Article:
Last month, Thomas indicted two county supervisors on some petty financial disclosure violations. When Maricopa County Superior Court Judge Gary Donahoe issued a ruling pertaining to the court tower investigation that Arpaio and Thomas didn't like, Thomas then indicted Donahoe for bribery, on the absurd premise that as a judge who works in the courthouse, Donahoe (who is retiring soon) would have benefited from the new tower. That indictment came shortly after Donahoe held one of Arpaio's deputies in contempt after a highly-publicized incident in which the deputy was caught on video stealing documents from the file of a defense attorney in open court.

Using criminal charges"”or the threat of them"”to silence political opponents has become something of a habit for Thomas. He has indicted more than a dozen public officials who have criticized him or Arpaio. He has launched or threatened criminal investigations into dozens of others, including politicians, columnists, and other media figures who have dared to criticize him or the sheriff. When Phoenix Mayor Phil Gordon asked for a federal investigation of Arpaio's immigration enforcement tactics, Arpaio and Thomas investigated him too, attempting to snoop on Gordon's email, appointment book, and phone records. Thomas even recently threatened to criminally investigate a defense attorney for issuing public statements in support of his client.

These guys are from the bad, statist end of the Republican pond.  Interestingly, Thomas and Arpaio have alienated most of the Republican leadership in Arizona, and rely on their continued popularity with national conservative media and the local populace.   The latter is hard to describe to outsiders.  Its often hard for me to understand.  My best guess is that people ignore Thomas and Arpaio's worst behavior as aimed at people who somehow "don't count," particularly immigrants from Mexico.   Balko quotes Clint Bollack of the Goldwater Institute:

Bolick says their perseverance is also due to the polarizing effects of the immigration debate. Immigration "is extremely divisive," he says. "In the eyes of a lot of people, because they're cracking down on illegal immigrants, Thomas and Arpaio can do no wrong. So there's justification for whatever they do, and any criticism of them on any issue is a betrayal of the cause. It's really unfortunate that it's causing a lot of good people to turn a blind eye to ineffective law enforcement and abuses of power."

I don't want to violate Godwin's law here, but this quote springs to mind about the reactions to Thomas and Arpaio (from a member of the German protestant clergy in the 1930s)

First, the Nazis went after the Jews, but I wasn't a Jew, so I didn't react. Then they went after the Catholics, but I wasn't a Catholic, so I didn't object. Then they went after the worker, but I wasn't a worker, so I didn't stand up. Then they went after the Protestant clergy and by then it was too late for anybody to stand up.

Mistaken Identity

I guess its lucky they didn't send the SWAT team in for her, as she might be dead now:

[Victoria] Aguayo has filed a lawsuit in Maricopa County Superior Court, after she was arrested, indicted, and nearly prosecuted for her "role" in the infamous "Desert Divas" prostitution ring.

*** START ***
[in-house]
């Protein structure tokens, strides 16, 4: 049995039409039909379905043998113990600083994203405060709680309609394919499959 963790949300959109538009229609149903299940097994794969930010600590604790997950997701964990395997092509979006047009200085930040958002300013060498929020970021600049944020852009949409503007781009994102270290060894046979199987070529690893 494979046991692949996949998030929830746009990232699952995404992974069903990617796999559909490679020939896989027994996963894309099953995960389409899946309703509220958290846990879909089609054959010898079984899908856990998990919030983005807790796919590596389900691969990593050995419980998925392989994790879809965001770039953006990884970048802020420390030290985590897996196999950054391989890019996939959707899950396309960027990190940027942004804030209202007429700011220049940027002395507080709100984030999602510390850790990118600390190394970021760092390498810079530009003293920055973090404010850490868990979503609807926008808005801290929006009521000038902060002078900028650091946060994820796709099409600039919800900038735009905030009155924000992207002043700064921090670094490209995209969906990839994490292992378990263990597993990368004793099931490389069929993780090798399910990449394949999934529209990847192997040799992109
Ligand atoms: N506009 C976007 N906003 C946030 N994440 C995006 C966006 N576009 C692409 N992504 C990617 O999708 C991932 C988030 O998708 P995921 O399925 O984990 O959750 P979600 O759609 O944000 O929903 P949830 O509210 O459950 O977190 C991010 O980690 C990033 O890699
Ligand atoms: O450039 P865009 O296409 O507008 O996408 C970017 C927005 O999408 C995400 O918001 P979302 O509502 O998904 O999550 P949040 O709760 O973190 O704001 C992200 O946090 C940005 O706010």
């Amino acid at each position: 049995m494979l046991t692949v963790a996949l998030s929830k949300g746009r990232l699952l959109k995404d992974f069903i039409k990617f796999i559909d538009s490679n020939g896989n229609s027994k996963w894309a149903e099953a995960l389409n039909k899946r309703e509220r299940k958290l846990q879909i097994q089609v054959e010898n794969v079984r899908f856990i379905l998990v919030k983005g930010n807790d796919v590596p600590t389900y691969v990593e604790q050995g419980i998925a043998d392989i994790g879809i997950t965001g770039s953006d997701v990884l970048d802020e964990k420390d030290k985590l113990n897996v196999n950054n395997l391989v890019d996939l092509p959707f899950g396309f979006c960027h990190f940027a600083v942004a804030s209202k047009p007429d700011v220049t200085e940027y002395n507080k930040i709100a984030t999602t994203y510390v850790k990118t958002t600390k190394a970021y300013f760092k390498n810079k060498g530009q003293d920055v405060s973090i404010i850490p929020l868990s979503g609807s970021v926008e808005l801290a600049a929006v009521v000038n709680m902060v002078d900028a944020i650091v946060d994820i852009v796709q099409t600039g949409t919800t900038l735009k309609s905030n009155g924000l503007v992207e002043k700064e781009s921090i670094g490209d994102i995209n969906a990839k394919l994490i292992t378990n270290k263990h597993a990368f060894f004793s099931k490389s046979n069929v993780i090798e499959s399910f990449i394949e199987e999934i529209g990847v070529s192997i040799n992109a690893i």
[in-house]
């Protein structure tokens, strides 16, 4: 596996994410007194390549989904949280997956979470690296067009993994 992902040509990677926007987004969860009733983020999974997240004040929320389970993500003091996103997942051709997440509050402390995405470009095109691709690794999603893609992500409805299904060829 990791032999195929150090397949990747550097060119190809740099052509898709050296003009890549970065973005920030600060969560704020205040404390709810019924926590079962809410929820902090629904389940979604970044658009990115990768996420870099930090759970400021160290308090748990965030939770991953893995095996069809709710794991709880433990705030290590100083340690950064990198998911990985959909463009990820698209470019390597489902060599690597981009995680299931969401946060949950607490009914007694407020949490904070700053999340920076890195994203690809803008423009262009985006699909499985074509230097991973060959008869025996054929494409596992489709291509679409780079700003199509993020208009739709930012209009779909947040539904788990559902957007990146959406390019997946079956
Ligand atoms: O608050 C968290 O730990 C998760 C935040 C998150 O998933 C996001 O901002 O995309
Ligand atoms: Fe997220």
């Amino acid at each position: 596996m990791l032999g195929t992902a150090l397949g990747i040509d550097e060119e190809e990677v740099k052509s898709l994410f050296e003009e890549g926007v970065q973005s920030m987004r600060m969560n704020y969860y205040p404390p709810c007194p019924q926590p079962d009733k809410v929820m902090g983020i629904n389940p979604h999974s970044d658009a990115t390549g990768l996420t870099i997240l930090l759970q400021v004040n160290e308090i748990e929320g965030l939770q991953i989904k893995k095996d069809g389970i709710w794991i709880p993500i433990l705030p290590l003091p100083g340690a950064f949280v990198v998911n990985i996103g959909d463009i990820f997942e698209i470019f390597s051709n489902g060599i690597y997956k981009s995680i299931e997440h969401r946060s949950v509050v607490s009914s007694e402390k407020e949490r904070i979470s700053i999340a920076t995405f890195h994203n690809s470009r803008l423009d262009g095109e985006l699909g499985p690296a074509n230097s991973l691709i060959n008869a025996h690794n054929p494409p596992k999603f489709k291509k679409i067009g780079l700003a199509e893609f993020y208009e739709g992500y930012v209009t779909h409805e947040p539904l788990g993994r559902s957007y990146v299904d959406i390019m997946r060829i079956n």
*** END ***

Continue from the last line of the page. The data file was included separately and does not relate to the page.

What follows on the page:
One problem: Aguayo was not a "desert diva" and the evidence suggesting she was is laughable at best.

On one of the "Desert Divas'" many Web sites, the agency advertised an "escort" named "Tia." "Tia" is described on the site as being "thin, white, and blonde" and has a tattoo on her stomach that is clearly visible in the topless photo of the "diva" Aguayo's lawyer was kind enough to send New Times.

Phoenix Police Detective Christie Hein identified Aguayo as "Tia" based on the photo on the Web site when she arrested her on August 28, 2008, the lawsuit claims.

We've seen pictures of both "Tia" and Aguayo and we gotta say if Aguayo can be identified as "thin, white, and blonde," so can Aretha Franklin.

Aguayo is -- to put it politely -- more of a "plus-sized" woman, she's black, and is missing the tattoo that is so clearly visible in the photo of "Tia" on the "Desert Diva" Web site.

Simple, um, mistake, right?

After being arrested, Aguayo spent nearly two months in jail before she was granted a supervised release pending an upcoming trial.

While she was in the clink, Aguayo lost custody of her daughter, Jasmine, and has since been unable to get her back.

If Joe Arpaio Says Your Guilty, That's Good Enough For Us

This is kind of scary -- shoplifters denied trial by jury.  A judge seems to think its too much of a hassle to do follow that old Sixth Amendment thingie. We've gutted the rest of our constitutional protections, why not jury trial too?

An Arizona appeals court is set to issue a ruling today about whether people accused of shoplifting are entitled to a jury trial. The decision stems from a Peoria woman who got pinched for shoplifting and was wrongly denied a jury trial by a Maricopa County Superior Court Judge last year, CBS 5 (KPHO) reports.

Because the penalties for shoplifting are often relatively minimal -- probation, or community service -- the judge seemed to think calling in a jury wasn't necessary and said a jury trial for shoplifters was open for debate.